At 2am I’m told by a nurse, “there are no beds. (or trolleys) There are 24 ahead of you in the queue for a bed. The best I can do is give you a chair”. The chair, located at the end of a corridor, is bliss. I wait and wait and wait. Almost 14 hours have passed, no sleep, no treatment, no idea what’s happening.
For the last 4 hours a young man on a trolley a few feet from me has been baying for methodone.
“I’m fucked mate, pure fucked, my head’s in meltdown. Get a doctor for me please, please!” He said.
He’s 27- he tells me,
“I’m homeless mate , just out of prison, I’d love to be back in Maghaberry right now….”.
He’s alone in the world, his youth stolen by the ghost of circumstance, his eyes hollow, his stare vacant, his pain extreme. Just before 5am an “angel in uniform” slips him some methodone.
At 6-47 am I receive the first of my antibiotic treatments. Later that morning I’m wheeled to a ward. I sit for a further six hours, more chaos. Shift changes, handovers, ward whispers, breakfast, medical rounds, lunch
I am parked at the crossroads of a ward which is busier and more cluttered than the westlink during morning rush hour. Infection control is on site. Everyone is on edge. The staff, to a man and woman, are performing heroics, but it’s a sisyphean task; thankless, relentless, remorseless.
I get a bed at four in the afternoon on a ward with five others, one an 89 year old delirious woman who has broken her hip. She is shorn of her dignity, obliged to toilet in a bed ( behind a wafer thin curtain) with five random men in close proximity. We try not to notice.
Night two sees the man in the bed opposite me, who is in the early stages of dementia, try to mount an escape. He is so paranoid and distressed that the night staff contact his family. They arrive at 5am to comfort him. By this stage I’ve declined a sleeping tablet and retreated from my bed to a trolley in the corridor. I remain there for the rest of a very long night.
On day three a sympathetic doctor moved me to Musgrave park. It was heavenly.
I’m home now and well again and so grateful to those who looked after me, so grateful to the NHS. But it’s a broken bruised and beleaguered NHS.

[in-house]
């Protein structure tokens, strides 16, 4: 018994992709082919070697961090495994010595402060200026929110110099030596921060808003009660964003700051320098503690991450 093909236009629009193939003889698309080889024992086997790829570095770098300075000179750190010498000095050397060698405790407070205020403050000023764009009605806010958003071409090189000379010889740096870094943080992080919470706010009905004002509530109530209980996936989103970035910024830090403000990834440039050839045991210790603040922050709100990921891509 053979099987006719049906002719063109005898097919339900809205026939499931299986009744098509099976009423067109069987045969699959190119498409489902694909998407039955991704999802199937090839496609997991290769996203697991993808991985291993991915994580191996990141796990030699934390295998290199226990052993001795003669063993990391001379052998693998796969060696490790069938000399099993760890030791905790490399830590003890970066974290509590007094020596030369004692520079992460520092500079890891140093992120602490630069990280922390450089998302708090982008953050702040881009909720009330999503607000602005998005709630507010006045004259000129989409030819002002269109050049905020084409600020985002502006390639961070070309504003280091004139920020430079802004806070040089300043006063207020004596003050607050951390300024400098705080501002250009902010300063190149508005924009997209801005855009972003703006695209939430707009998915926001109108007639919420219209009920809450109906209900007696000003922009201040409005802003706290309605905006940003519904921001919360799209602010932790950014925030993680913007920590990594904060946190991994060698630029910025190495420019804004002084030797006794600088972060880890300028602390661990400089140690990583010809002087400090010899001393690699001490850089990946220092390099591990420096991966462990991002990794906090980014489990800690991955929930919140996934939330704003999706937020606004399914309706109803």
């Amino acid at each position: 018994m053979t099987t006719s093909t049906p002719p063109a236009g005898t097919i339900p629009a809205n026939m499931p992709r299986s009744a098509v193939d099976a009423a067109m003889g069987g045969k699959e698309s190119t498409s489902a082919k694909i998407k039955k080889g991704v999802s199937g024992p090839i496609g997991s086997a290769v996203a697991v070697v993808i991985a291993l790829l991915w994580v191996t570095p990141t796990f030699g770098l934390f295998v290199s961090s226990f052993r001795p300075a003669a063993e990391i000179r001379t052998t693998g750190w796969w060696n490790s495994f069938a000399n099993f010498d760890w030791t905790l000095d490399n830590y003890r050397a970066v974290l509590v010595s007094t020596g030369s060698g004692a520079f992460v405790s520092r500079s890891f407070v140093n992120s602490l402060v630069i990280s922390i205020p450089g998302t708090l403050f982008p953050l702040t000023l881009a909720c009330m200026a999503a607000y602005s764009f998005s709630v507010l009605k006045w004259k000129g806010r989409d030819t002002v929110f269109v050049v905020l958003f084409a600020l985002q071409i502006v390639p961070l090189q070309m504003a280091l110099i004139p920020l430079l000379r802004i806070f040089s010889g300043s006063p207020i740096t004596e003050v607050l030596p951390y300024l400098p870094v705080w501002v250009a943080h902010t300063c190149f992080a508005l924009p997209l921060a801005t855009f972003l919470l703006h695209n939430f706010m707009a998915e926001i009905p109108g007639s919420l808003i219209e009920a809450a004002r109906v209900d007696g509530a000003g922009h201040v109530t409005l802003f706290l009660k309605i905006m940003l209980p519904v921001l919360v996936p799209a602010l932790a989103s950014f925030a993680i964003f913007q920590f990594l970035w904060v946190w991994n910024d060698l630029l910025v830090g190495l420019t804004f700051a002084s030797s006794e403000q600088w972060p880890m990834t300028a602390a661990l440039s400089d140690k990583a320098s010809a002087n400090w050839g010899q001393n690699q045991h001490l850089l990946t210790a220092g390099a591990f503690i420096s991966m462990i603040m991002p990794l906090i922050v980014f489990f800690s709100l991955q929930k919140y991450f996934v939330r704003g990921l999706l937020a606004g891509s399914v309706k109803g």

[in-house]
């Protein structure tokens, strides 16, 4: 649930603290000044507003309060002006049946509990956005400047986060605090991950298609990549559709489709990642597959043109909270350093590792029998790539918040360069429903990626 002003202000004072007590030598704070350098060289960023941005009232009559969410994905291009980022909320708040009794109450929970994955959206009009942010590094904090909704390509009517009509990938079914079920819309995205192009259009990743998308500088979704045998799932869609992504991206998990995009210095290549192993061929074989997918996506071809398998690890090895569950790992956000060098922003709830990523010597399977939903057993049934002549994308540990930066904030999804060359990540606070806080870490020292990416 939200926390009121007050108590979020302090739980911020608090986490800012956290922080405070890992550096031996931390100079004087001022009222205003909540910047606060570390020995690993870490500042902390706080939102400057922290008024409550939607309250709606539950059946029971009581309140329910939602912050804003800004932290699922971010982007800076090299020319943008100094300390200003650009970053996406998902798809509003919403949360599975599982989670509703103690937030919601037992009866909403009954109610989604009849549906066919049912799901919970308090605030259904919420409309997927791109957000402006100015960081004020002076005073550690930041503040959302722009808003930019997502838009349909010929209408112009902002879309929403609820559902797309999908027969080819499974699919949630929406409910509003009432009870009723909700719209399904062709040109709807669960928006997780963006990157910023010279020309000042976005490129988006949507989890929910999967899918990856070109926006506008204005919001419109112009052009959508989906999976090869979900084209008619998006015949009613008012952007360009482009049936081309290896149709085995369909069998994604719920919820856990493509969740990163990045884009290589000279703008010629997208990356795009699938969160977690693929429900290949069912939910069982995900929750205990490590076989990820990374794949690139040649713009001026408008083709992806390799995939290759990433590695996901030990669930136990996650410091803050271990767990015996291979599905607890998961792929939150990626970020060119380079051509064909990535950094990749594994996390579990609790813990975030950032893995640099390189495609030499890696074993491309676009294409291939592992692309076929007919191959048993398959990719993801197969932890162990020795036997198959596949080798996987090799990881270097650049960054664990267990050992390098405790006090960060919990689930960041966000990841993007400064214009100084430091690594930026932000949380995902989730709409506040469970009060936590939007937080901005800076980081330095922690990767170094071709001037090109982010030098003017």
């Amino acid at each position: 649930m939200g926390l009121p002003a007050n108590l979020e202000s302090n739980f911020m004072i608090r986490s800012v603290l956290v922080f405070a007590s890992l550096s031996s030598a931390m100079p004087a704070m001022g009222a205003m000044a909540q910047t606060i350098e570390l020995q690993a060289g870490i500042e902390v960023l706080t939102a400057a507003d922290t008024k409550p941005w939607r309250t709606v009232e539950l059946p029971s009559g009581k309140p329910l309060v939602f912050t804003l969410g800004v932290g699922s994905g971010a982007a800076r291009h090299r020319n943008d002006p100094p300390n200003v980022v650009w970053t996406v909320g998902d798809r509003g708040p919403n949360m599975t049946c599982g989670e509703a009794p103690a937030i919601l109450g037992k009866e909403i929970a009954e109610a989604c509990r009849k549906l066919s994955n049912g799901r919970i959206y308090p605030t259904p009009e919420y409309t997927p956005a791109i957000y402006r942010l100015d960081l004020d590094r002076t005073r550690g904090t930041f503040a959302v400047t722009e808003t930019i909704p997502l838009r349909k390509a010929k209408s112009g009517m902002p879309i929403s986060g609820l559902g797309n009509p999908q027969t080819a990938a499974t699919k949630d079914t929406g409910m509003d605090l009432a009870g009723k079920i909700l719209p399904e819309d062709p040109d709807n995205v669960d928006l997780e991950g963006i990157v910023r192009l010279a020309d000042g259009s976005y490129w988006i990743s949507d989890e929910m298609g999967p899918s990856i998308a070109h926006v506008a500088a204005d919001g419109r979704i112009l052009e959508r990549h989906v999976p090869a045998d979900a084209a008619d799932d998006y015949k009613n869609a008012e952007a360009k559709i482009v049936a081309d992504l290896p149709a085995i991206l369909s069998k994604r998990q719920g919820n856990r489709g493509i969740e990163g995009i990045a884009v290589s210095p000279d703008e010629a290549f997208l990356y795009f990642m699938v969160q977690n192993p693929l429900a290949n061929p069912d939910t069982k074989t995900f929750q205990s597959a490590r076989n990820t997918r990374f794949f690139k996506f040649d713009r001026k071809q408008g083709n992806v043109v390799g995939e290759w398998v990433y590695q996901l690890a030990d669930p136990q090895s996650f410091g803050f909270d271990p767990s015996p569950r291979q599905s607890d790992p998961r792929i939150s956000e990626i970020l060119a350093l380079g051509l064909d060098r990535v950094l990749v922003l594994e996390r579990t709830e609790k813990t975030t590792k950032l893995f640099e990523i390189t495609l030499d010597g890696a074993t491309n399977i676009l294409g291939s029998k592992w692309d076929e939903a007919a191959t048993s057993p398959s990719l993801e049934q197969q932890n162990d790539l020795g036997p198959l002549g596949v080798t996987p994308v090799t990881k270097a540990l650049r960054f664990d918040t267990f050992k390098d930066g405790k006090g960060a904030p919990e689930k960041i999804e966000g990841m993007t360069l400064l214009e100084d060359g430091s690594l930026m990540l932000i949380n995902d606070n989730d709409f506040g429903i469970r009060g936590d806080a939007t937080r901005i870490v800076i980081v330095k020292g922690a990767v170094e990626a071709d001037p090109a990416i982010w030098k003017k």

“Tell them this is nothing to do with COVID 19, Mark. Tell them we’ve been sleep walking into this perfect storm for years… Covid has exacerbated it ok but NHS management needs to be called out on this. Tell people Mark. Please tell people..”
“I will Sister, I will”. I said.
Hi Mark, I’m glad you are home and I’m glad you are giving a voice to the situation that is going on in our hospitals but our A & E departments are suffering because our GP’s are having the time of their lives, no walk in clinics, 2 hr lunch breaks. If you need to contact a doctor you have to get on the phone from early morning and you wait and wait. I’m a cancer patient and I’m appalled by the NHS. Anyone with a titter of wit knows that GP’s need to get back to work, they are receiving huge wages but patients cannot get an appointment so they are shifted to A & E and that’s the problem. How is it that care workers are out and about going to tend to their clients and GP’s can say they are not having walk in clinics but I have heard from several people that they ended up going to a private GP practice and low and behold there sat their own GP who gets paid by the NHS but can’t see patients yet can see them privately?? Greed is an awful thing.